Home and God Save the Child

Those are last two novels by Toni Morrison that I read last year and haven’t written a review on yet. It’s been a couple of months since I finished them and I’m sure I’ve already forgotten some of the details, but I want to write about them before they fade from my memory even more. As all the other books by Morrison, I liked them both, though Home more than God Save the Child.

Photo of the Paperbacks

Home tells the life stories of a brother and a sister, Frank and Ycidra Money. It’s told in alternative chapters in third person point-of-view and in first person. The first person is the voice of Frank, who provides key details to illuminate the chapters in between. As usual in Morrison’s novel, the timeline in not linear but loops back and forth between the past and the present of the novel. Frank is a veteran who served in the Korean war. He is locked up in a hospital for the insane, because he has flashbacks and fits, PTSD, I guess. We learn about his life since the war and during the war and about things that happened during his childhood. He receives a letter telling him that his sister, Ycidra (known as “Cee”) is very ill and maybe dying at her employer’s house, a gynecologist who did experiments on her. Frank, who has always felt responsible for and protective of his sister, makes her rescue his new purpose in life. He escapes from the hospital and travels to his sister. He manages to liberate her from the house of the horrific doctor and takes her to their hometown in Georgia, where the women of the community nurse her until she recovers.

Throughout the novel, we learn a lot about the two main characters, including a shocking incident in Frank’s life, wherein he committed a war crime. He leads up to the confession of it through misdirection but later tells the truth that he had been hiding from himself. And why did he commit the crime? Because he was made to feel disgusted about himself (very vague to avoid spoilers).

I have to say that the crux of the novel, Frank’s act, really shook me. Here I was liking Frank; he’s trying to be a decent guy, looking after his sister, dealing with his PTSD from the war, finding peace by returning to his home with his sister (a home they couldn’t leave soon enough when they were younger) and then this revelation. I found this harder to deal with than what Sethe did in Beloved, because Sethe acted out of misguided love and mercy, but Frank acted out of concern for himself (and it wasn’t a life or death situation for him). Very hard to emphasize with or even understand. So, it’s a memorable tale to mull over. I’m sure I will reread it eventually and maybe I will be less puzzled about it.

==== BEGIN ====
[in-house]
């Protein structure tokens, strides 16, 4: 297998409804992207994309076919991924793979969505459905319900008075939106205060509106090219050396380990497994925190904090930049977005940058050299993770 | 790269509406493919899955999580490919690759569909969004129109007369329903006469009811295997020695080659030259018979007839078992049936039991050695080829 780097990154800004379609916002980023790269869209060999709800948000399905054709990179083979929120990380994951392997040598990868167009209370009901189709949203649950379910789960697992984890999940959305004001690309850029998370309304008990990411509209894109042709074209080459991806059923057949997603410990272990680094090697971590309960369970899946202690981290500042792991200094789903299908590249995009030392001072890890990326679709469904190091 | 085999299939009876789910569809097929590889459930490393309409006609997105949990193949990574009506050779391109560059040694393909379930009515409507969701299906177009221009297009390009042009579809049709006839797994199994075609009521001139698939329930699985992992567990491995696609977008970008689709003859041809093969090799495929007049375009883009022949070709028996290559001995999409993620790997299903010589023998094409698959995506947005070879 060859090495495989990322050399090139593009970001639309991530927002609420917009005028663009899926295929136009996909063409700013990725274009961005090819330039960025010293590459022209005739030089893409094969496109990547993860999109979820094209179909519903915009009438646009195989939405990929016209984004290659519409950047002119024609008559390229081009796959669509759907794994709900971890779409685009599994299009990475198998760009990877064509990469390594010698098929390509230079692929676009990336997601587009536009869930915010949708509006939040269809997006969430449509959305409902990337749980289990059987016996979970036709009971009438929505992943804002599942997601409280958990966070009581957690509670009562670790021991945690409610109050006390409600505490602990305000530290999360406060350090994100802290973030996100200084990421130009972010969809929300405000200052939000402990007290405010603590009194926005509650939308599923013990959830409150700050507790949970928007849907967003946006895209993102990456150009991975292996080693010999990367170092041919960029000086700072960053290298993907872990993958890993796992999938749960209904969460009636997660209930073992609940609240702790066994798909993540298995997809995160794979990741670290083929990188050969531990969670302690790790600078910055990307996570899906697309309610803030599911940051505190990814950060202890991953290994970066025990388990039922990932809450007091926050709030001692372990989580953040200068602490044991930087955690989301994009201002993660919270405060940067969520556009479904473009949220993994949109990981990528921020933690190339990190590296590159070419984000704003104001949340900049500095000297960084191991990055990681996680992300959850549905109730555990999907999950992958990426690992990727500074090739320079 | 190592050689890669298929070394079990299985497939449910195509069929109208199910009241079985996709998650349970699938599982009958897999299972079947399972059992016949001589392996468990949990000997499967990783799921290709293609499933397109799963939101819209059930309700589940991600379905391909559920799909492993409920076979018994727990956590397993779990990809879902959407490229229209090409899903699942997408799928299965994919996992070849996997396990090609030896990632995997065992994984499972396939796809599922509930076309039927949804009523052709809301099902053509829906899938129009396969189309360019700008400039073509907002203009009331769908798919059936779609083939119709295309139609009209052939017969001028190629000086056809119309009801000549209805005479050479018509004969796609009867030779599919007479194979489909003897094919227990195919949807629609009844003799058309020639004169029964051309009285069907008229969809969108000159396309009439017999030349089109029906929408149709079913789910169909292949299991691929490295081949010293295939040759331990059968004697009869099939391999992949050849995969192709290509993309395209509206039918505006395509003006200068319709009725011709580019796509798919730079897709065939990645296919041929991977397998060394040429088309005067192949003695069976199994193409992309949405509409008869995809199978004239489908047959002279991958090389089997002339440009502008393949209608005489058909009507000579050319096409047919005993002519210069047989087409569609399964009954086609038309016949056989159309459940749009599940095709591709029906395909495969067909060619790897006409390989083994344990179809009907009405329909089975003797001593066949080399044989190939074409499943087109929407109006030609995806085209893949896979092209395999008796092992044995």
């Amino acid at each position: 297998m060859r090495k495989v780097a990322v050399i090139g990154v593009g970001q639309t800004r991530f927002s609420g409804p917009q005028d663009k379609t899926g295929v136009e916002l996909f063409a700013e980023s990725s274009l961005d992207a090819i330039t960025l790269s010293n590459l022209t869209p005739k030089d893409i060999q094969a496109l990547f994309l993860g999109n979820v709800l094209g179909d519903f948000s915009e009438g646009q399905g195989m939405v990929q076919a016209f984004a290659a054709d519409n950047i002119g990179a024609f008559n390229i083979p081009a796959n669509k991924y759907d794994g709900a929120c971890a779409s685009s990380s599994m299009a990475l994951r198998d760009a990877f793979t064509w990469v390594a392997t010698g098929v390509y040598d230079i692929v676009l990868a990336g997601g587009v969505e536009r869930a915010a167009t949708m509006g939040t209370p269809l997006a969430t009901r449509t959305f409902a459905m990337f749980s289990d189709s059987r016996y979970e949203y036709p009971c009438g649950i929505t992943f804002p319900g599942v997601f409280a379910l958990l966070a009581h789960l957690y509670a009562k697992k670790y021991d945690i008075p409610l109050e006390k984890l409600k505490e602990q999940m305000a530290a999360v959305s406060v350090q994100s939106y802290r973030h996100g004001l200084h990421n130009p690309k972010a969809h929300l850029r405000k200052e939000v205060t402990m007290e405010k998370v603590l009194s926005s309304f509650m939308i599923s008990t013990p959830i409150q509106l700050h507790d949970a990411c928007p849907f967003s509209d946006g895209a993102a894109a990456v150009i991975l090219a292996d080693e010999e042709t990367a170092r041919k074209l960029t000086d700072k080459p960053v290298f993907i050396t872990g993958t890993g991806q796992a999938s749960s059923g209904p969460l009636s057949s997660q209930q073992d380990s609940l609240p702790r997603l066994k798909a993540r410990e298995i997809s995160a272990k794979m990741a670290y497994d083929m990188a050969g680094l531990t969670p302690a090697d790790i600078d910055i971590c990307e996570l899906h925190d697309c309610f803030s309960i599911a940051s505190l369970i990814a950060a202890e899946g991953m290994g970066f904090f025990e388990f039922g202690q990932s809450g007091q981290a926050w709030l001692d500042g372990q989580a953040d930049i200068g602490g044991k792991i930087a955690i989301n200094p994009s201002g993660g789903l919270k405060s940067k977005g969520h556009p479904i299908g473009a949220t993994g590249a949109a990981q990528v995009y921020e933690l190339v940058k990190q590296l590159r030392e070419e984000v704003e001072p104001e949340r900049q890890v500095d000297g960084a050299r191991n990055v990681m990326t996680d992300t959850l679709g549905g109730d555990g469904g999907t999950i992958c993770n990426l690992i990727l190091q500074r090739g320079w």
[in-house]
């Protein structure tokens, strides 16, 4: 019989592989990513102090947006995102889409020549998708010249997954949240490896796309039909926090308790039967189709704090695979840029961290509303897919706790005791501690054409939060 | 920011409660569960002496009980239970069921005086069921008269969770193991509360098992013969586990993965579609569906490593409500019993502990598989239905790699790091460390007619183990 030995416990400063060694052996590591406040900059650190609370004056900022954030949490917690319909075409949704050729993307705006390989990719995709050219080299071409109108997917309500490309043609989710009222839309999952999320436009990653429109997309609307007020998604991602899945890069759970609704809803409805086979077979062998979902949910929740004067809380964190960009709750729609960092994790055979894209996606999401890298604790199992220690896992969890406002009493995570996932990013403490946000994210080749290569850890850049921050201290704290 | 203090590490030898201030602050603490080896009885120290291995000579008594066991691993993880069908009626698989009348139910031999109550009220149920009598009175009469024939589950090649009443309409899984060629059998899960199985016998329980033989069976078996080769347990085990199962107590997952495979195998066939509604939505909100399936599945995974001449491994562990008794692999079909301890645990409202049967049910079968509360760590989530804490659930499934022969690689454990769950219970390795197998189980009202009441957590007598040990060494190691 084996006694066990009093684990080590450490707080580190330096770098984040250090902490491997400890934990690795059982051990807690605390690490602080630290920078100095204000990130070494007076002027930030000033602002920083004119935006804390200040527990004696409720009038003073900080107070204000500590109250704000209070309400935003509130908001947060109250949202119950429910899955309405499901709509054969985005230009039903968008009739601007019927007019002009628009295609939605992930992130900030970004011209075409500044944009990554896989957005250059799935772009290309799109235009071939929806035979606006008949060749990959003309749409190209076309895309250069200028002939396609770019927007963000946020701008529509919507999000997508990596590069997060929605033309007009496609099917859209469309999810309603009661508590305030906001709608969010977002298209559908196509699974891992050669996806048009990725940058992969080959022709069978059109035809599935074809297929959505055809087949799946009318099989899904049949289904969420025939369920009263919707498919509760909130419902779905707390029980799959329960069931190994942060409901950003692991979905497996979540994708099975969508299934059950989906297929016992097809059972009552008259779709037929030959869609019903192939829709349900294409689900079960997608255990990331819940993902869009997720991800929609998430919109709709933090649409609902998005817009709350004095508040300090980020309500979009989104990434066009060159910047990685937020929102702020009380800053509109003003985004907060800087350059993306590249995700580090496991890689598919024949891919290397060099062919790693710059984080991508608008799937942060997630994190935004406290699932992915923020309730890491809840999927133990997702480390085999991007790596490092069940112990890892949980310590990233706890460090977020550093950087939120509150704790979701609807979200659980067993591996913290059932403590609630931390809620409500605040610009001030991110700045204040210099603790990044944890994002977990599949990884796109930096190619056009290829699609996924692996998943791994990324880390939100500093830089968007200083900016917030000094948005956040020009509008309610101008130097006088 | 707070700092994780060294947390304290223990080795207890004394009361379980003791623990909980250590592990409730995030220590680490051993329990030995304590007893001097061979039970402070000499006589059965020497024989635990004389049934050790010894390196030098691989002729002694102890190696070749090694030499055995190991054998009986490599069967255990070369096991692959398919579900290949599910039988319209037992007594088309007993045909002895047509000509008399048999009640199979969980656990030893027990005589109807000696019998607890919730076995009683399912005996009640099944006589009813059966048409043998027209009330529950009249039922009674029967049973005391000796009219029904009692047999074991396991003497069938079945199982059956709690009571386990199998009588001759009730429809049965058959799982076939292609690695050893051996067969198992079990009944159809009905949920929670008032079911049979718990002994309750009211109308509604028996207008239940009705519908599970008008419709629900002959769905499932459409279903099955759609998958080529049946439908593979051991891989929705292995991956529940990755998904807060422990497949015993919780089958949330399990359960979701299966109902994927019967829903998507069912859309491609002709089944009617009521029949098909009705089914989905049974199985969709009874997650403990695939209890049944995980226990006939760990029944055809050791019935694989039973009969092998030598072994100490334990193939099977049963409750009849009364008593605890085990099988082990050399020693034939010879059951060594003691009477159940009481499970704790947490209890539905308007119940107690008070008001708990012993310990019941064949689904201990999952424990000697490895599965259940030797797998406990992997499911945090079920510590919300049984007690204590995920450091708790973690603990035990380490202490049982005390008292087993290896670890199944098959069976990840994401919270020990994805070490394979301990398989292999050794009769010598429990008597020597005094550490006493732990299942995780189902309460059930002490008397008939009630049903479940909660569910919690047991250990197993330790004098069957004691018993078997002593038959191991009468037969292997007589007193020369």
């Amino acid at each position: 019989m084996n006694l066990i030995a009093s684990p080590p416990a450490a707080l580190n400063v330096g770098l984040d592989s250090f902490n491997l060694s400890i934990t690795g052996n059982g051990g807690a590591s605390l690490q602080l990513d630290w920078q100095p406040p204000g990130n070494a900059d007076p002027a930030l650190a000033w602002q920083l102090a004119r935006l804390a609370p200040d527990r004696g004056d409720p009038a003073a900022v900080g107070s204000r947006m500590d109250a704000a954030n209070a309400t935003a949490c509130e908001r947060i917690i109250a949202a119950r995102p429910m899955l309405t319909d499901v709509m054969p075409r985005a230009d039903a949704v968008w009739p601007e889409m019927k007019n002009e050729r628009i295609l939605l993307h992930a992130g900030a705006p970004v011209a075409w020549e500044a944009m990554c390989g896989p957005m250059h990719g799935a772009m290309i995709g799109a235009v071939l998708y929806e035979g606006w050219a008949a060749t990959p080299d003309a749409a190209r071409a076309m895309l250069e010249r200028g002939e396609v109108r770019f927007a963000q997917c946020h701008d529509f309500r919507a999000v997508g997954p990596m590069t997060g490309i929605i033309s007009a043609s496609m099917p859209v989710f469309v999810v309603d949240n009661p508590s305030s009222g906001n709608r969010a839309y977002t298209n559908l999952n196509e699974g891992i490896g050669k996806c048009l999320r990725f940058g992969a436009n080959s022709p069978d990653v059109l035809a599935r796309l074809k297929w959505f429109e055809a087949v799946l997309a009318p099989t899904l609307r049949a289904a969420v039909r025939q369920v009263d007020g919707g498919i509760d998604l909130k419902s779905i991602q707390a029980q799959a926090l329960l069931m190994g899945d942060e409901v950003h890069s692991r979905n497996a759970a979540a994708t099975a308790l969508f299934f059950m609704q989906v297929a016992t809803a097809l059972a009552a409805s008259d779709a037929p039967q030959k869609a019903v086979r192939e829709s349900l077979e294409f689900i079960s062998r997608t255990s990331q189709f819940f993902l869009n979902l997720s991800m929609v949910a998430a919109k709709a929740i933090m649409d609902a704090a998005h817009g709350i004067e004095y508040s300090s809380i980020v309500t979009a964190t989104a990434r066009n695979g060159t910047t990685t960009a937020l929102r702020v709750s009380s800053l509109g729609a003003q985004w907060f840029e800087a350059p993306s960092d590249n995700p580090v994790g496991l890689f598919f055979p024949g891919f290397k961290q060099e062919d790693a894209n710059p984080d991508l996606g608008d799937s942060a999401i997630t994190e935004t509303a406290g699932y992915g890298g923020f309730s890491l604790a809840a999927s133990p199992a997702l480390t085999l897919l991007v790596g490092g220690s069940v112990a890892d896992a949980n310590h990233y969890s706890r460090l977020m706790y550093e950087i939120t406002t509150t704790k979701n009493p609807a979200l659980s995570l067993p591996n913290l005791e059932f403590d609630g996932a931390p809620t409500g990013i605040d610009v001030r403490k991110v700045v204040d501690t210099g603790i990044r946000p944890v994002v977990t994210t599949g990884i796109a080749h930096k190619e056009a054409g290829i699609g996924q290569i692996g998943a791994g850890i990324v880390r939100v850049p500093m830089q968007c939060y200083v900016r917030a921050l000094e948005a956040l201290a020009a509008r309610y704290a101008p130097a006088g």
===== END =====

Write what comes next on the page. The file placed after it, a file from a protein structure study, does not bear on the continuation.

The novel, although short, also has at least one other main theme concerning a crime that Frank and Cee witness as children but didn’t quite understand. And it also tells the stories of some of their relatives; their father and mother, their grandparents.

God Save the Child is Morrison’s last novel. It tells the story of Bride and Booker, and the people their lives touch. Bride is a successful model, very dark-skinned who was an embarrassment to her mother because of her blackness. She was born very dark-skinned to a light-skinned couple whose marriage broke apart because of this “embarrassment”. So Bride spends all her childhood trying to gain her mother’s approval and love. Only once does she get it and that was for a lie, a lie that had terrible consequences for another person. Once Bride is grown up and has her modelling life, she no longer has much contact with her mother. She leads a very superficial unattached life until she meets Booker. Booker is from a loving, supportive family, but he is estranged from them because of a tragedy to which he thinks his family reacted inappropriately (I don’t think they did). Booker also rejects Bride, saying to her “You not the woman I want”. Bride becomes obsessed with him and searches for him after he left. When she finds him, they tell each other the pivotal events from their childhood that made them act the way they did. Their breakup was due to misunderstanding each other. They reconnect and the novel ends with Bride becoming pregnant. Her mother, Sweetness (what a name – she was anything but sweet to her daughter) exclaims:

“Listen to me. You are about to find out what it takes, how the world is, how it works and how it changes when you are a parent. Good luck and God help the child.”

Morrison, God Help the Child, last page.

Bride was messed up because of her upbringing and Booker was messed up because of what happened to his family (even though his parent were very supportive, quite different from Sweetness). I suppose that now Bride and Booker have a chance to do better for their child. Or not. No-one can foresee the future.

The novels are hard to rank because they are all so good, but this is my final ranking after reading all of them last year (I’ve changed the ranking since my last review):

  1. Beloved
  2. Song of Solomon
  3. Paradise
  4. The Bluest Eye
  5. Jazz
  6. Sula
  7. A Mercy
  8. Home
  9. Love
  10. God Help the Child
  11. Tar Baby

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